Saturday, September 10, 2016

Air Freezeditioning

     Yesterday afternoon Tam and I were busy at various, divergent tasks.  She had been folding laundry in the basement and when she returned to the surface, she told me, "You might want to check that condensation leak all around the furnace...."

     Uh-oh.  The drain line from the drip pan under the A-coil* is ludicrously large for the amount of water: Roseholme Cottage is not a very large house.  "Was there water on the top of the furnace?" I was hoping not.  The furnace sits in a slightly-lower spot. Maybe it was just seepage from recent rain that hadn't evaporated.

     "I think so."

     Drat.  Damme.  Shit-oh-dear..

     Investigation found a little water on top of the furnace, dripping down the outside to the floor; there was condensation on the outside of the section of duct where the A-coil lives.  Frozen up?  Probably.  I killed the cooling, set the fan on continuous run, and used my wet/dry vac to force-drain the condensate line and pan. It's just a PVC pipe run to the the floor drain, so that's easy.  In a few hours, the A-coil enclosure was down to room temperature and I wasn't getting any more water, so I opened up the furnace.

     Either I missed the last filter change or the cats really stepped up their shedding: the filter was pretty well blocked.

     I put in a new filter and ran the system on air-only for as long as Tam and I could stand it -- quite late, really -- then put the cooling back on with a higher set point.  So far, so good, it's producing cool air in some volume, but I'm not going to push it until we get into the week and I can ring up our furnace guys to check refrigerant level.  The forecast is for cooler temperatures and lower humidity, so here's hoping....
* What's an A-coil and why do they call it that?  It's the inside-cold part of the cooling, where compressed gas from the compressor/heat exchanger outside expands and cools down as it does so, and then cools the air passing through the A-coil.  In a central air-conditioning system, it typically lives in the ductwork at the output of the furnace, downstream of the fan and heating element.  In order to get the maximum surface air to cool the air in the space available, the coil -- like a car radiator -- is usually arranged in two sections that form an inverted V or lambda in cross-section; or, in fact, an A shape.  They can get clogged and do need to be cleaned occasionally, but are fragile and often hard to get to.  They are one reason why your furnace has a filter -- and why you should change that filter more often than I did.  So where's the water come from?  It condenses on the A-coil just as it does on the outside of a cold glass.  It drips off, is caught in the condensate tray, and drains down a pipe (or in case of a window unit, it just drips) -- unless your fan is running too fast, in which case it gets blown off the coil into the output air and you've got trouble.  This stuff isn't as easy as it might look, nor as simple.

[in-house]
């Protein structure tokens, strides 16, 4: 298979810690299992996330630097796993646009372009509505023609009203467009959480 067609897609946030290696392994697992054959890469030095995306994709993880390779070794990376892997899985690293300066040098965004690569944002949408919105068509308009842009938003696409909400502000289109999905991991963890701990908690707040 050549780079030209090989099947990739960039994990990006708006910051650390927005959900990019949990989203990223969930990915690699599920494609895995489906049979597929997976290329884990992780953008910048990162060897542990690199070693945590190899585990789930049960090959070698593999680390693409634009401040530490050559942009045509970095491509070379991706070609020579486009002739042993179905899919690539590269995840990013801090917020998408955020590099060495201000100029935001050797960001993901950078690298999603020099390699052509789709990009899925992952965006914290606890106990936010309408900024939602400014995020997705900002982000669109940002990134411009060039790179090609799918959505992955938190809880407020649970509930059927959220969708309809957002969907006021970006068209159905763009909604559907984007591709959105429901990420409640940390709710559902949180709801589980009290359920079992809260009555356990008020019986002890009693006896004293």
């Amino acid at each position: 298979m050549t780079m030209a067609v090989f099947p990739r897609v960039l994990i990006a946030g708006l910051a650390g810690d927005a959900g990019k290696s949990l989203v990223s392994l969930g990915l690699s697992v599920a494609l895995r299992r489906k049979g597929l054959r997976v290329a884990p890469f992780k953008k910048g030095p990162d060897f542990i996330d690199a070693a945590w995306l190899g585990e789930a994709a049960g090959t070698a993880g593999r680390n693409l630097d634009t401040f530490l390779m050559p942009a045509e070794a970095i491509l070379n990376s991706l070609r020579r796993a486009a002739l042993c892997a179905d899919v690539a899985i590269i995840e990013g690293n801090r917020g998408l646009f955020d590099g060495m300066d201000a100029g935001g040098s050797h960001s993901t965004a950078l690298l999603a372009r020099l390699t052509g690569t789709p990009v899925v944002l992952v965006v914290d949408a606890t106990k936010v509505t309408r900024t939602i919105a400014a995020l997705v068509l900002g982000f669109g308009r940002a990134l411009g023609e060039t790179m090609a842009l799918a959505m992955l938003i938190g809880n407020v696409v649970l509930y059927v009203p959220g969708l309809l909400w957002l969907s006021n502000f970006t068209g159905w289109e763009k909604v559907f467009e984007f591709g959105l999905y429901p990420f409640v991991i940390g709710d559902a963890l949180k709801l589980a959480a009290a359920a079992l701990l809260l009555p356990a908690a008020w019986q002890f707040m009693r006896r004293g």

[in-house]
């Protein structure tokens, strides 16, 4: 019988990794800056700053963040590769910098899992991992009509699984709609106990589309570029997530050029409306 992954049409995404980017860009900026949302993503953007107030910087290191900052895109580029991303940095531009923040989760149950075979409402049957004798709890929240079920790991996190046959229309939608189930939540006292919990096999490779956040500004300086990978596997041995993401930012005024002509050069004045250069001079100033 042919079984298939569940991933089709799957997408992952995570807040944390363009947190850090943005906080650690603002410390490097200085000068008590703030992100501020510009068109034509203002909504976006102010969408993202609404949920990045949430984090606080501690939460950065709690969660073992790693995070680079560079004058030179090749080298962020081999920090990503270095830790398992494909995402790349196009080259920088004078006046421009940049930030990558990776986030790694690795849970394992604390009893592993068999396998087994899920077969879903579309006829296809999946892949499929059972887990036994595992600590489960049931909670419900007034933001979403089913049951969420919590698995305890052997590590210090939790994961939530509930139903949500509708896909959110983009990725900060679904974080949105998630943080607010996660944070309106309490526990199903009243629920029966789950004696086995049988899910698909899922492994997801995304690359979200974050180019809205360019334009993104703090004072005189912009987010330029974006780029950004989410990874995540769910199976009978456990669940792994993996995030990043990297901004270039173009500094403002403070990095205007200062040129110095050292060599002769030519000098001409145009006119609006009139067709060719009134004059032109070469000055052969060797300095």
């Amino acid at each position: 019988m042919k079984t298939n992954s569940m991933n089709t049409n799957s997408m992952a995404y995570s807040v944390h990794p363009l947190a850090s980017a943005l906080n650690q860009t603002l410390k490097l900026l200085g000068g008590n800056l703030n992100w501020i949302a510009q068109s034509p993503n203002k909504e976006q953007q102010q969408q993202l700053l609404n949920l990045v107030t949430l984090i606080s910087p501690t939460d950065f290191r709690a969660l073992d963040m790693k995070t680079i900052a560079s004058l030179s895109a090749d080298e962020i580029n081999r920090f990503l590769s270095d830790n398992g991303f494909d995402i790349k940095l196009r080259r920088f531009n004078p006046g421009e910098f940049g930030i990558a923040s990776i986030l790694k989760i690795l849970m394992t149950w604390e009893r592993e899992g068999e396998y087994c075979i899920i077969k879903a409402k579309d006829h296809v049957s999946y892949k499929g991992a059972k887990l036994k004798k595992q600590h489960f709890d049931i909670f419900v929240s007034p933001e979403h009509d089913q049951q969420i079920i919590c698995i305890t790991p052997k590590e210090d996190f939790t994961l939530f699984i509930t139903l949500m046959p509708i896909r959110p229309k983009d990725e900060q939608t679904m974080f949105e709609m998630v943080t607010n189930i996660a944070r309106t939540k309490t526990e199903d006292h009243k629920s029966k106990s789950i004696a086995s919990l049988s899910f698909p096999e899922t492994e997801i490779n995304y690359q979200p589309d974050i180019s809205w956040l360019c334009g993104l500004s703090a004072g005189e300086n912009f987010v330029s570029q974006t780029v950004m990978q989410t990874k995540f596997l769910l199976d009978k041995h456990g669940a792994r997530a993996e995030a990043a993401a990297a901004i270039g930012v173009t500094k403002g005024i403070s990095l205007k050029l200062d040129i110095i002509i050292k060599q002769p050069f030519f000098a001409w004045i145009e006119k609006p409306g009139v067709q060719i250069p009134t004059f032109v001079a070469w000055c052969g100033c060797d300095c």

Anonymous said...

"They can get clogged and do need to be cleaned occasionally, but are fragile and often hard to get to."